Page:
AARP AARP States Tennessee Caregiving

New Tennessee Law Informs Grandparent Caregivers of Available Benefits

Caregiver grandparents in Tennessee
Pam, 57, and Mitch, 71, Olszewski join hands in prayer with their grandchildren Shyanne, 12, and Anthony, 16 at their home in Knoxville.
Photo by Jessica Tezak

When Mitch, 71, and Pam Olszewski, 57, of Knoxville, first got custody of their grandson Anthony in 2009, he was 6 and weighed just 26 pounds. His parents were drug addicts, and the boy needed a stable home.

Four years later, their granddaughter Shyanne, 6, came to live with them, too, because of her parents’ drug addiction. “They cooked meth with her in the room,” said Mitch.

The Olszewskis’ story is not rare. In Tennessee an estimated 77,000 grandparents are raising grandchildren, according to the U.S. Census Bureau. Nationwide, roughly 2.6 million grandparents are the primary caregivers for grandchildren, according to Generations United, a nonprofit intergenerational advocacy group.

November is National Family Caregivers Month, and AARP wants grandparents to know about a new law intended to assist them with the selfless work they are doing.

The law requires that courts inform grandparents and other relative caregivers that they may be eligible to receive financial help and other resources through the Relative Caregiver Program, part of the Tennessee Department of Children’s Services (DCS).

The measure was sponsored by state Sen. Richard Briggs (R-Knoxville). Unlike foster parents, relative caregivers don’t get a monthly stipend from the state, Briggs told the state Senate Judiciary Committee in February.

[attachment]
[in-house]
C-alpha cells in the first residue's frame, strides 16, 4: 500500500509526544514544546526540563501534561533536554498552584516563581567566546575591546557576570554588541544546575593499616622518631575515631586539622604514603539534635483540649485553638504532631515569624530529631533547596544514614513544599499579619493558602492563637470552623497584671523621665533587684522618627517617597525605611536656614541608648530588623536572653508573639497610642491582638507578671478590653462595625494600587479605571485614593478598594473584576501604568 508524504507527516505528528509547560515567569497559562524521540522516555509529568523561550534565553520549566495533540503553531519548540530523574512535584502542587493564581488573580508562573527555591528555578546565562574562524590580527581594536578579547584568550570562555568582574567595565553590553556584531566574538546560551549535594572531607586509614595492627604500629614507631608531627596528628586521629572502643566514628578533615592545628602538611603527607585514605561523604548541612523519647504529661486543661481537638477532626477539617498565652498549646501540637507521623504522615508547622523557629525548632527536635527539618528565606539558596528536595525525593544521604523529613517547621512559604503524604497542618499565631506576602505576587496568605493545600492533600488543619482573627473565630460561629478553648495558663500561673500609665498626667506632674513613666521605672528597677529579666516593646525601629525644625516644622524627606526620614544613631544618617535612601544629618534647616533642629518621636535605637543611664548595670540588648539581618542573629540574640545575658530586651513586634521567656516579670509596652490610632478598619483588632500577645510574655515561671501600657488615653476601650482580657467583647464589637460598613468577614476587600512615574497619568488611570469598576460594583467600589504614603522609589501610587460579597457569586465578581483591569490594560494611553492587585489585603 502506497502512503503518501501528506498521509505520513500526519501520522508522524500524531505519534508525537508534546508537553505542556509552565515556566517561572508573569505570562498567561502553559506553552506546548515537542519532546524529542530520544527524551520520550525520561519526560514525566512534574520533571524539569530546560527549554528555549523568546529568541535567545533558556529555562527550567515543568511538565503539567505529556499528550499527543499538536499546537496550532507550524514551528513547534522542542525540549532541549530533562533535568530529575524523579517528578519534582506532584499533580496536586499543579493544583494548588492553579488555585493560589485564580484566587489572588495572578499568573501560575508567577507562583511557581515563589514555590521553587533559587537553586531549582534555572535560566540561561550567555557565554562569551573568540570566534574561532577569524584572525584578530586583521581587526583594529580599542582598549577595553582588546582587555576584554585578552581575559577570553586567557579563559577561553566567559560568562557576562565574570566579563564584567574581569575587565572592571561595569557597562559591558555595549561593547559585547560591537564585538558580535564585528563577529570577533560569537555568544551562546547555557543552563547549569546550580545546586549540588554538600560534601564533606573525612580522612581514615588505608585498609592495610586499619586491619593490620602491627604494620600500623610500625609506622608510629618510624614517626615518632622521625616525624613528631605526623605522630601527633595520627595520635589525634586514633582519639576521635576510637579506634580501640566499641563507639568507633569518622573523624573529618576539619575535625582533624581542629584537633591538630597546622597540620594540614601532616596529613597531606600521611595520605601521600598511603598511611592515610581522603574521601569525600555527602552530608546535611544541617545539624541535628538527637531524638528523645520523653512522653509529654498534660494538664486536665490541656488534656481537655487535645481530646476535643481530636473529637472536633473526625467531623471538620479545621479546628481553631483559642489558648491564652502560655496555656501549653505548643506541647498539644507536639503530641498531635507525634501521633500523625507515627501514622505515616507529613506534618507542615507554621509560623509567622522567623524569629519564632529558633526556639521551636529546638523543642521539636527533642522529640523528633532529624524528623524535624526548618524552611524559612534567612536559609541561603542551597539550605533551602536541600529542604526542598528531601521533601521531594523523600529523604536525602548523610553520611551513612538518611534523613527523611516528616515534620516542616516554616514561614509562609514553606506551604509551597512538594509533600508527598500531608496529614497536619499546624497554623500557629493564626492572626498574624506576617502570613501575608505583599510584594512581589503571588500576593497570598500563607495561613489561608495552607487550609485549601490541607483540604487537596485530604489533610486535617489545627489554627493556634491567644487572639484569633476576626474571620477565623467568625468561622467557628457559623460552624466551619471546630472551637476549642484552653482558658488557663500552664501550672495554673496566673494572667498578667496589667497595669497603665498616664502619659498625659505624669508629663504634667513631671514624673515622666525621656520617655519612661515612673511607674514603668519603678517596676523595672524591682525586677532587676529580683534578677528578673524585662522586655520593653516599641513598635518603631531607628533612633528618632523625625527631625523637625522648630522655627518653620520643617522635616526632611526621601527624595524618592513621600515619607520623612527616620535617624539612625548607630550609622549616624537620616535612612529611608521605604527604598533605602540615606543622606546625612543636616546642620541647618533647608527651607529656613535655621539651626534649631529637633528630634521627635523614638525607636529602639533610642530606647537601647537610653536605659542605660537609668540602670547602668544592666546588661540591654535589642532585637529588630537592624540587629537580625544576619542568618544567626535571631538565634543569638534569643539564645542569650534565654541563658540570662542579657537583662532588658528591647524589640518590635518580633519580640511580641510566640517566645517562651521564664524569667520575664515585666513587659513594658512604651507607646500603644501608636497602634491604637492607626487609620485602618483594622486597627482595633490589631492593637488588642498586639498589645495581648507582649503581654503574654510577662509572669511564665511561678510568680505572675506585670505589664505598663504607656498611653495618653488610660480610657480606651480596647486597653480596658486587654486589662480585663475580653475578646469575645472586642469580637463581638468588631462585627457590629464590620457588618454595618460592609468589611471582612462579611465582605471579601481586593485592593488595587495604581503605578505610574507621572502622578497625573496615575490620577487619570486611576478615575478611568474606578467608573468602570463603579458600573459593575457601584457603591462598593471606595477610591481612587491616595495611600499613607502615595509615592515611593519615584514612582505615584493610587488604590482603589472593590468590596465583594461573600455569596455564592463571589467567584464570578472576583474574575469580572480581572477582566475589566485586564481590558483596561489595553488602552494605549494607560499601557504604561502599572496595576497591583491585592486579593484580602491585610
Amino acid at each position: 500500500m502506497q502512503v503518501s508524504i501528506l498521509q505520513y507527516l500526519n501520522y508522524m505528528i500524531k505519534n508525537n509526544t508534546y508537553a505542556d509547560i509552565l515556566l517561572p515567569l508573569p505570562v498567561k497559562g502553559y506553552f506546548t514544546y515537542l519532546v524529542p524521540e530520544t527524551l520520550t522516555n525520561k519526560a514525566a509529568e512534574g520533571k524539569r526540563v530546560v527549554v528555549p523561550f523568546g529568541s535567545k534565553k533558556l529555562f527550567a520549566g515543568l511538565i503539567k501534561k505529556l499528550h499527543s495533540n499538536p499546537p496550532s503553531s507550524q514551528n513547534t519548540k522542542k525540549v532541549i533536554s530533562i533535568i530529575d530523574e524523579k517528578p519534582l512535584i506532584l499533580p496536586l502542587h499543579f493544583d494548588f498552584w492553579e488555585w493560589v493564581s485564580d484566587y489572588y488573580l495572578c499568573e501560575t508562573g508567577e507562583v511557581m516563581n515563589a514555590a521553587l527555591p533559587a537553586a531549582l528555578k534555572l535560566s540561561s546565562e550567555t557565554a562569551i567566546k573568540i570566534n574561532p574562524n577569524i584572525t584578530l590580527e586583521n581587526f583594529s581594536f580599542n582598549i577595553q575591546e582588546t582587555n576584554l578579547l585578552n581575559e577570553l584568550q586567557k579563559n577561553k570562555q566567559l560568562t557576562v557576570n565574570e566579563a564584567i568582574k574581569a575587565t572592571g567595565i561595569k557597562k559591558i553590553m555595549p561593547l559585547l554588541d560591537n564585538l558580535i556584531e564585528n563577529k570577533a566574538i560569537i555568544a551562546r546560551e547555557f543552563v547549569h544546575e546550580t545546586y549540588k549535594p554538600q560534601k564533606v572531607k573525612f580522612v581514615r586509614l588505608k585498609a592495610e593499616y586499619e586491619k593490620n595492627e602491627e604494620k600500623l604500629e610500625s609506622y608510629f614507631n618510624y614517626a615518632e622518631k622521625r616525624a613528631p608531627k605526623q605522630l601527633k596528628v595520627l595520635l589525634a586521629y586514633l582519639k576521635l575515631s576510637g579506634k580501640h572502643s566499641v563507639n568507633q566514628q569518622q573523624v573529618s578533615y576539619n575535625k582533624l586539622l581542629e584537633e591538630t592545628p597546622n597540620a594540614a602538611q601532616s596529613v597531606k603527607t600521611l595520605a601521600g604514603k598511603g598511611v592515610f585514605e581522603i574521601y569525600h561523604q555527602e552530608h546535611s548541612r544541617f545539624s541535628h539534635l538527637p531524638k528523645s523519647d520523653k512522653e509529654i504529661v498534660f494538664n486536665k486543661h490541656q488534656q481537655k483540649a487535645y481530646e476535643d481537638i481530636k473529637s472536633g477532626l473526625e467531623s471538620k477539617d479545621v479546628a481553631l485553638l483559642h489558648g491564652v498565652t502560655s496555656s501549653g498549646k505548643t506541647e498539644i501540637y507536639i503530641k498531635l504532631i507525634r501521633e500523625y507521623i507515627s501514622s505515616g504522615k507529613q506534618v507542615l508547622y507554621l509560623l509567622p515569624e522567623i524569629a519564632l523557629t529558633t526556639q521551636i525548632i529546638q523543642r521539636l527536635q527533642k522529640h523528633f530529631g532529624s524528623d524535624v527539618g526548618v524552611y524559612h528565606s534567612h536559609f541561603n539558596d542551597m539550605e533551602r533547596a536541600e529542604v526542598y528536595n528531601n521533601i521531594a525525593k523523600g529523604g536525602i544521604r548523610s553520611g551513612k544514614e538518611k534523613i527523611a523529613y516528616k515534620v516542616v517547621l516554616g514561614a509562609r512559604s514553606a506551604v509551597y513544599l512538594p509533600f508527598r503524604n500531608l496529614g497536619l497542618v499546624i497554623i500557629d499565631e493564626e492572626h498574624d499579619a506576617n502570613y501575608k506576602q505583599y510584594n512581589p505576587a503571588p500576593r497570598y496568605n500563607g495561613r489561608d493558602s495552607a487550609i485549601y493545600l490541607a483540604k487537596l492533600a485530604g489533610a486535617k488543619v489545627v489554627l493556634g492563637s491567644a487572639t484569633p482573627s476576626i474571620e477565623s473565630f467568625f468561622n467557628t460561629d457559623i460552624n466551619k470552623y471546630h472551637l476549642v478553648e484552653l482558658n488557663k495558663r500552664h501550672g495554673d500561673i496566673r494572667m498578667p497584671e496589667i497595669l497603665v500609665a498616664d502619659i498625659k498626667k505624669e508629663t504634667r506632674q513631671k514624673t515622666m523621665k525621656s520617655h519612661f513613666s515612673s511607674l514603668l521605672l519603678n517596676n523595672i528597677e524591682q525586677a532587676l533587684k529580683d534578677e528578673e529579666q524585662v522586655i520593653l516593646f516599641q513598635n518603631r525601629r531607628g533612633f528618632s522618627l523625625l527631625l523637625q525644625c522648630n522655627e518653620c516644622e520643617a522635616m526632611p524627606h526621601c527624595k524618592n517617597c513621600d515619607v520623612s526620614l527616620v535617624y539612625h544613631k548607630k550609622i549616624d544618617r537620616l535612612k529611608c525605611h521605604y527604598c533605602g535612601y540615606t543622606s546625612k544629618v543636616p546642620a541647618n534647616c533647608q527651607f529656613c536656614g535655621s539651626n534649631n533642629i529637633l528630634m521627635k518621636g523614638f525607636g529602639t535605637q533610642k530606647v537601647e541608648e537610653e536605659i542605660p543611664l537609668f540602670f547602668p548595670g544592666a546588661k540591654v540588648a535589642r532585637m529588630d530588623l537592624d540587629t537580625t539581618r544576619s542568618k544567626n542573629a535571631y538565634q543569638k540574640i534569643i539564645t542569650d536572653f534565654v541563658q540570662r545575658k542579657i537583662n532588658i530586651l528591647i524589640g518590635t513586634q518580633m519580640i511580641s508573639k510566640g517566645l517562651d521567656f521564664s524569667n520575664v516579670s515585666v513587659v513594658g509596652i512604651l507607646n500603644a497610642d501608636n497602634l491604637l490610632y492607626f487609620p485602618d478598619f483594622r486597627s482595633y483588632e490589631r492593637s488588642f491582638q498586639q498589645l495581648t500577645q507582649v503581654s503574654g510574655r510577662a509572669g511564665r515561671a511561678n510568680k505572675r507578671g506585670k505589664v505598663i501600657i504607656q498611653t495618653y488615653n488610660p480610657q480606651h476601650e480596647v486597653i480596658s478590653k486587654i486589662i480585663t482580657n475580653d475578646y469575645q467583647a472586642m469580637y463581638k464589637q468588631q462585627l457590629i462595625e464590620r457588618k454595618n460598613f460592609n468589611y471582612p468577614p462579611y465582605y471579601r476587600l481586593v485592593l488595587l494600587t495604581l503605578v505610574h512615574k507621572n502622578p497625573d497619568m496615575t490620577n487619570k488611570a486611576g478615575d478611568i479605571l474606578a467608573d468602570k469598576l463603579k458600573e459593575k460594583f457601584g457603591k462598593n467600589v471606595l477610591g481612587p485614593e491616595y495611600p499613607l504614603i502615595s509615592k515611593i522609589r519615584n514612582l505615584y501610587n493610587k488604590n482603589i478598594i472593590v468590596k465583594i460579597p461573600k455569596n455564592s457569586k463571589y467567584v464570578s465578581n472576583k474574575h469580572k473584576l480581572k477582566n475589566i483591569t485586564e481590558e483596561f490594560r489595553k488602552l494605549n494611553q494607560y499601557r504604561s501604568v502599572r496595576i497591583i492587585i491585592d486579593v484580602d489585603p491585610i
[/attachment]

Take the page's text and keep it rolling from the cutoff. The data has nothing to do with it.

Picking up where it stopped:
“You can imagine a grandmother who’s single, living on $500 or $600 of Social Security, and now, all of a sudden, she has two kids from a daughter who’s in prison,” Briggs said. “How is she going to manage?”

Help for Families

With the Relative Caregiver Program, the DCS contracts with agencies across the state to provide services such as emergency financial assistance, counseling for children, support and enrichment for grandparents and kids.

The help is sorely needed, said Tracy Van de Vate, a program manager for Grandparents as Parents, part of the Knoxville-Knox County CAC Office on Aging.

“It’s a financial strain for a lot of people,” said Van de Vate. Caregivers often have to make life changes once they get custody of the kids, like putting off retirement or picking up a job to help with the costs, she noted.

The DCS has been spreading the word about the Relative Caregiver Program.

“We’re not finding that people are taking unfair advantage of it,” said Marjahna Hart-Curry, a program director at the agency. “Instead, relatives have been trying to meet the needs of these children without any type of assistance.”

Children who live with their grandparents have much better behavioral and emotional outcomes than those who go into foster care, Van de Vate said. Most kids in the families she serves feel positive about living with their grandparents, she said.

That’s certainly been the case for the Olszewskis’ grandkids. Anthony and Shyanne are thriving after receiving much-needed counseling and being in a home that is safe, stable and loving.

When it comes to raising children, Mitch observed, “as long as the person provides them that consistency of care and love, anything is possible.”

To find local agencies that administer the Relative Caregiver Program, grandparents should contact the courts that granted them custody of the children. For more information, go to tn.gov/dcs or call 833-984-1498.

More on Grandparenting

Today's Grandparents More Progressive Than We Think

Grandparents Embrace Changing Attitudes and Technology

Sheila Burke is a writer living in Nashville.

About AARP Tennessee
Contact information and more from your state office. Learn what we are doing to champion social change and help you live your best life.